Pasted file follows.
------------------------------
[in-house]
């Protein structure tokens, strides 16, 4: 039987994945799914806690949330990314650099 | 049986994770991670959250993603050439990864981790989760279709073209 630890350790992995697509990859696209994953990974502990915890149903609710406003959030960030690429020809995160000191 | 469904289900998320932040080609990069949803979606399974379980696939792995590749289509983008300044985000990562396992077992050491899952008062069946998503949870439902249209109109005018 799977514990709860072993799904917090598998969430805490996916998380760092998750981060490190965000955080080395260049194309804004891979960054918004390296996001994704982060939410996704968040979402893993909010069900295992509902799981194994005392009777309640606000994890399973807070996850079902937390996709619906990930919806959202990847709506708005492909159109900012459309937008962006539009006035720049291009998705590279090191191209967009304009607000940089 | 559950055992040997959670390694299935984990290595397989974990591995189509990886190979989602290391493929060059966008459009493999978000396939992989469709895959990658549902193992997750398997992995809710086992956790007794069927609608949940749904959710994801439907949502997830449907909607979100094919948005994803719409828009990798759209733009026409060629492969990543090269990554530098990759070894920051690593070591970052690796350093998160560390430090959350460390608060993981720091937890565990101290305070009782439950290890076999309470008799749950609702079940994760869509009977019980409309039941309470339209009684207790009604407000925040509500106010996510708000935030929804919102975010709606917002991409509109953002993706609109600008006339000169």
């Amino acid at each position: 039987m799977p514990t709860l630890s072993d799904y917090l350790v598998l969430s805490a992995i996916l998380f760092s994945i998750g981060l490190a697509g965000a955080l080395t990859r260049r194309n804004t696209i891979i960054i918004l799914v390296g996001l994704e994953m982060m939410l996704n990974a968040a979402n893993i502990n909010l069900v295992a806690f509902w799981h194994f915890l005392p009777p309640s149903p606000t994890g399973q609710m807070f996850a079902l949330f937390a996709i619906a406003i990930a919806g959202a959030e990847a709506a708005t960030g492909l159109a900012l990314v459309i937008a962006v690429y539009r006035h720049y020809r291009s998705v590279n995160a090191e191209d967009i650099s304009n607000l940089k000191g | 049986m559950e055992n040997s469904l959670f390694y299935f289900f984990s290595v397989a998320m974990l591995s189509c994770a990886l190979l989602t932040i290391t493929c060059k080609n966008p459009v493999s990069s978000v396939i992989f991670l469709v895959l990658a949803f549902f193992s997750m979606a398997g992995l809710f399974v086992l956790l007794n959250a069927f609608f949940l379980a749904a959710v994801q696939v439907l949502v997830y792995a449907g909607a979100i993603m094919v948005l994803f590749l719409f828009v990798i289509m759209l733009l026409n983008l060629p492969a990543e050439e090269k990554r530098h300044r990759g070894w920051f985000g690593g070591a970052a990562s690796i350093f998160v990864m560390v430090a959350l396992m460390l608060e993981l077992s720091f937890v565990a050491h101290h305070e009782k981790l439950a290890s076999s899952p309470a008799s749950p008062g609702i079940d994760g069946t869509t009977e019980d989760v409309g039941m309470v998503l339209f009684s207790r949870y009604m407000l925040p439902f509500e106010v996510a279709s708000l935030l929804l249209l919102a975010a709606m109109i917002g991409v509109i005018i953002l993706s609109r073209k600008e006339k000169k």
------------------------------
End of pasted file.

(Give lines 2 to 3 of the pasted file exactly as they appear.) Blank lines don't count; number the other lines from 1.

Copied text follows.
């Protein structure tokens, strides 16, 4: 039987994945799914806690949330990314650099 | 049986994770991670959250993603050439990864981790989760279709073209 630890350790992995697509990859696209994953990974502990915890149903609710406003959030960030690429020809995160000191 | 469904289900998320932040080609990069949803979606399974379980696939792995590749289509983008300044985000990562396992077992050491899952008062069946998503949870439902249209109109005018 799977514990709860072993799904917090598998969430805490996916998380760092998750981060490190965000955080080395260049194309804004891979960054918004390296996001994704982060939410996704968040979402893993909010069900295992509902799981194994005392009777309640606000994890399973807070996850079902937390996709619906990930919806959202990847709506708005492909159109900012459309937008962006539009006035720049291009998705590279090191191209967009304009607000940089 | 559950055992040997959670390694299935984990290595397989974990591995189509990886190979989602290391493929060059966008459009493999978000396939992989469709895959990658549902193992997750398997992995809710086992956790007794069927609608949940749904959710994801439907949502997830449907909607979100094919948005994803719409828009990798759209733009026409060629492969990543090269990554530098990759070894920051690593070591970052690796350093998160560390430090959350460390608060993981720091937890565990101290305070009782439950290890076999309470008799749950609702079940994760869509009977019980409309039941309470339209009684207790009604407000925040509500106010996510708000935030929804919102975010709606917002991409509109953002993706609109600008006339000169």
């Amino acid at each position: 039987m799977p514990t709860l630890s072993d799904y917090l350790v598998l969430s805490a992995i996916l998380f760092s994945i998750g981060l490190a697509g965000a955080l080395t990859r260049r194309n804004t696209i891979i960054i918004l799914v390296g996001l994704e994953m982060m939410l996704n990974a968040a979402n893993i502990n909010l069900v295992a806690f509902w799981h194994f915890l005392p009777p309640s149903p606000t994890g399973q609710m807070f996850a079902l949330f937390a996709i619906a406003i990930a919806g959202a959030e990847a709506a708005t960030g492909l159109a900012l990314v459309i937008a962006v690429y539009r006035h720049y020809r291009s998705v590279n995160a090191e191209d967009i650099s304009n607000l940089k000191g | 049986m559950e055992n040997s469904l959670f390694y299935f289900f984990s290595v397989a998320m974990l591995s189509c994770a990886l190979l989602t932040i290391t493929c060059k080609n966008p459009v493999s990069s978000v396939i992989f991670l469709v895959l990658a949803f549902f193992s997750m979606a398997g992995l809710f399974v086992l956790l007794n959250a069927f609608f949940l379980a749904a959710v994801q696939v439907l949502v997830y792995a449907g909607a979100i993603m094919v948005l994803f590749l719409f828009v990798i289509m759209l733009l026409n983008l060629p492969a990543e050439e090269k990554r530098h300044r990759g070894w920051f985000g690593g070591a970052a990562s690796i350093f998160v990864m560390v430090a959350l396992m460390l608060e993981l077992s720091f937890v565990a050491h101290h305070e009782k981790l439950a290890s076999s899952p309470a008799s749950p008062g609702i079940d994760g069946t869509t009977e019980d989760v409309g039941m309470v998503l339209f009684s207790r949870y009604m407000l925040p439902f509500e106010v996510a279709s708000l935030l929804l249209l919102a975010a709606m109109i917002g991409v509109i005018i953002l993706s609109r073209k600008e006339k000169k």